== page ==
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How Spy Tech Firms Let Governments See Everything on a Smartphone

How Spy Tech Firms Let Governments See Everything on a Smartphone

How Spy Tech Firms Let Governments See Everything on a Smartphone

http://www.nytimes.com/2016/09/03/technology/nso-group-how-spy-tech-firms-let-governments-see-everything-on-a-smartphone.html“There’s no check on this,” said Bill Marczak, a senior fellow at the Citizen Lab at the University of Toronto’s Munk School of Global Affairs. “Once NSO’s systems are sold, governments can essentially use them however they want. NSO can say they’re trying to make the world a safer place, but they are also making the world a more surveilled place.”

The NSO Group’s capabilities are in higher demand now that companies like Apple, Facebook and Google are using stronger encryption to protect data in their systems, in the process making it harder for government agencies to track suspects.

The NSO Group’s spyware finds ways around encryption by baiting targets to click unwittingly on texts containing malicious links or by exploiting previously undiscovered software flaws. It was taking advantage of three such flaws in Apple software – since fixed – when it was discovered by researchers last month…Read more…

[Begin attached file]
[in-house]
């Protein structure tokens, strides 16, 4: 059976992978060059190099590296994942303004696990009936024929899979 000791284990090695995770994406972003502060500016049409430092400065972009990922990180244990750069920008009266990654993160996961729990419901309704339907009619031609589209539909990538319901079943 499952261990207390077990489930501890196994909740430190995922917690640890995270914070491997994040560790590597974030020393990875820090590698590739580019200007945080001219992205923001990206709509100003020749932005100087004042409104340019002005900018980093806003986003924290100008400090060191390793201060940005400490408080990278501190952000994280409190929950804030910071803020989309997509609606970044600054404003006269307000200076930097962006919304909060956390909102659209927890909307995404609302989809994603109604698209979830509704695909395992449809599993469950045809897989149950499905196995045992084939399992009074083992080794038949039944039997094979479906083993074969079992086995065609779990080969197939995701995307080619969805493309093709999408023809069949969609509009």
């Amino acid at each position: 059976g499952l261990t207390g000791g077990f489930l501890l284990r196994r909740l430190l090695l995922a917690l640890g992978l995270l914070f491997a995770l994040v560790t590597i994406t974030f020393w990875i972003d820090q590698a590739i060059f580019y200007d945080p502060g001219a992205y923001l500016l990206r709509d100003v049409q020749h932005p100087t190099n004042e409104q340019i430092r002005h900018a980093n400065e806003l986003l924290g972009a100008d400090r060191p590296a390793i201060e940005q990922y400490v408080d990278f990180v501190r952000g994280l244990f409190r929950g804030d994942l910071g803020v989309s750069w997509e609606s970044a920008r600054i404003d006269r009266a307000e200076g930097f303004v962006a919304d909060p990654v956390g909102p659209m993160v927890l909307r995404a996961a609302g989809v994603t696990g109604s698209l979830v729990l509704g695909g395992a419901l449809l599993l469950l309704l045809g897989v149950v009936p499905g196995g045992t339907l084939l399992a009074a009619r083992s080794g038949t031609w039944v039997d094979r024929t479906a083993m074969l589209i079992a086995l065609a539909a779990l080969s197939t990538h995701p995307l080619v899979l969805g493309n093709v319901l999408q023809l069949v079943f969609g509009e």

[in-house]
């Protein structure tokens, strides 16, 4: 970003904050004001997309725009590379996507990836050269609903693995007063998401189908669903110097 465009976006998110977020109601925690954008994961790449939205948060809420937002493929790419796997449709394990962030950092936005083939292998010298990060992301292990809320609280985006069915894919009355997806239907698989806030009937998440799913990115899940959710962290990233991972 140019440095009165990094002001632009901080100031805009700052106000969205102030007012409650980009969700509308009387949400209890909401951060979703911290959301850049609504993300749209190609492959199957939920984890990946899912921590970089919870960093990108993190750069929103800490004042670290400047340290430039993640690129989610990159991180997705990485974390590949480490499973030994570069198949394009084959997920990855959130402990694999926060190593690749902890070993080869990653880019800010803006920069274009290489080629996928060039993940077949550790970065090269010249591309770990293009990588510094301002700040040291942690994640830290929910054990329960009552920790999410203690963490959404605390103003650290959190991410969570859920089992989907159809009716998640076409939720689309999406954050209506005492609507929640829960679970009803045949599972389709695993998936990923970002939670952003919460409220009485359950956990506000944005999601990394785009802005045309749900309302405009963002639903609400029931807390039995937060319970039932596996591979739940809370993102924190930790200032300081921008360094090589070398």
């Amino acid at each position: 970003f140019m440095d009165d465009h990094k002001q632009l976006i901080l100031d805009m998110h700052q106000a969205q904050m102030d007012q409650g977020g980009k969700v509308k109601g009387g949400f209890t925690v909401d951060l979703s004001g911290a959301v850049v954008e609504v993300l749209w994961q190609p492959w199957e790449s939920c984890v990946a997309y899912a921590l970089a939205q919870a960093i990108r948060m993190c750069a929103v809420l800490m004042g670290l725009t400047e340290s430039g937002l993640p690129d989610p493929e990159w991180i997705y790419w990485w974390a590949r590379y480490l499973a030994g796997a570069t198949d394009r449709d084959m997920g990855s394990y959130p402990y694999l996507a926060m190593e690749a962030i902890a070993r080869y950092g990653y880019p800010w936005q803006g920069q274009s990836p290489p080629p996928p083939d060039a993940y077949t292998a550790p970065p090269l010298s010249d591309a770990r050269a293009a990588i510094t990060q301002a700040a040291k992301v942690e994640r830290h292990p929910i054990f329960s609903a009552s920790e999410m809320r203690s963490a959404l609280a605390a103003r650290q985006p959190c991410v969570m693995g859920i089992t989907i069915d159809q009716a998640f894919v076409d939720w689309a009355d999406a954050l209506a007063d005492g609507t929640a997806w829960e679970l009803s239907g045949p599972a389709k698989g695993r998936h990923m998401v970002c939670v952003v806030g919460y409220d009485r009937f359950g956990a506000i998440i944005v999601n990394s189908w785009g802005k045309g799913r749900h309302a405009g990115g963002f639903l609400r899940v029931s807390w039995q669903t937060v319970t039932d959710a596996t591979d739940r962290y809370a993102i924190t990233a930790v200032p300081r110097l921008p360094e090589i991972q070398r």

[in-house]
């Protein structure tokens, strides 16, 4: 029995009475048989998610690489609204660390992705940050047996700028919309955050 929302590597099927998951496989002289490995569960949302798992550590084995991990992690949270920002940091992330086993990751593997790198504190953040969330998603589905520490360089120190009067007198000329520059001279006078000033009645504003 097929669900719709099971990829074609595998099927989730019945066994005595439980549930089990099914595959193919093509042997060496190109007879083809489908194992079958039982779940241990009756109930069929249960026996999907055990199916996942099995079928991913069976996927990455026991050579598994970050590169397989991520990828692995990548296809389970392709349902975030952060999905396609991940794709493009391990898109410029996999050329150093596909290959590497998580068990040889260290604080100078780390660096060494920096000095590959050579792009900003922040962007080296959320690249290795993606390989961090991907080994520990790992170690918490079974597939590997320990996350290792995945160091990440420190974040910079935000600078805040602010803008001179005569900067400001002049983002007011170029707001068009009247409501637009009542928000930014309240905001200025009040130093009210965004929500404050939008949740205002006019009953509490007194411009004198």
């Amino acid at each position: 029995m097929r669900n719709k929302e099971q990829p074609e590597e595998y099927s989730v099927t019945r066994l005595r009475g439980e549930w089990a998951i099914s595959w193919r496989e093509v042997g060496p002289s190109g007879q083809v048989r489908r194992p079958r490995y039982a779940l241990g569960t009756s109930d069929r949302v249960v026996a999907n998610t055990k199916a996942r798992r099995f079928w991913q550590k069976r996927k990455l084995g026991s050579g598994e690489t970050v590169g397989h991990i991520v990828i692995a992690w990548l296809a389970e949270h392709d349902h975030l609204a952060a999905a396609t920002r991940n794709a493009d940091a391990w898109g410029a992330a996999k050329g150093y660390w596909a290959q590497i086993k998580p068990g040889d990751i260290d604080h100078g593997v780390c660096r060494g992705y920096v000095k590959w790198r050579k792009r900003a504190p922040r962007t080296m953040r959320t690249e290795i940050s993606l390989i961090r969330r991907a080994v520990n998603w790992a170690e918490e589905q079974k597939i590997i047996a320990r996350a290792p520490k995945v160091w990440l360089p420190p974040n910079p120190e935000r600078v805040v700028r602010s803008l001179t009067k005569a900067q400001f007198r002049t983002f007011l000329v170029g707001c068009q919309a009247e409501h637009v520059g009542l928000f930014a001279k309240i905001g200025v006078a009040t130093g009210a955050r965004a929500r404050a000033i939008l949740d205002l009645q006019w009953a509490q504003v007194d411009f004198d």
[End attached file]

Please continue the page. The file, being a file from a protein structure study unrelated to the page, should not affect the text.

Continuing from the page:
Liberals Have No Clue How to Fix Obamacare – Reason

Liberals Have No Clue How to Fix Obamacare – Reason

Liberals Have No Clue How to Fix ObamacareObamacare enthusiasts have long been in denial that their beloved law is unworkable in anything resembling its current form. Liberals Have No Clue How to Fix Obamacare – Reason

thumbnail courtesy of reason.com

How to Fit the World’s Biggest Indoor Waterfall in an Airport

How to Fit the World’s Biggest Indoor Waterfall in an Airport

No one has ever cut a giant hole in a bagel-shaped glass roof and dropped water nine stories in the ground. Until Singapore’s Changi Airport called on a water design firm called WET. The post How to Fit the World’s Biggest Indoor Waterfall in an Airport appeared first on WIRED. How to Fit the World’s Biggest Indoor Waterfall in an Airport

thumbnail courtesy of wired.com

A Prefab Home that Mixes Design and Technology

A Prefab Home that Mixes Design and Technology

A Prefab Home that Mixes Design and Technology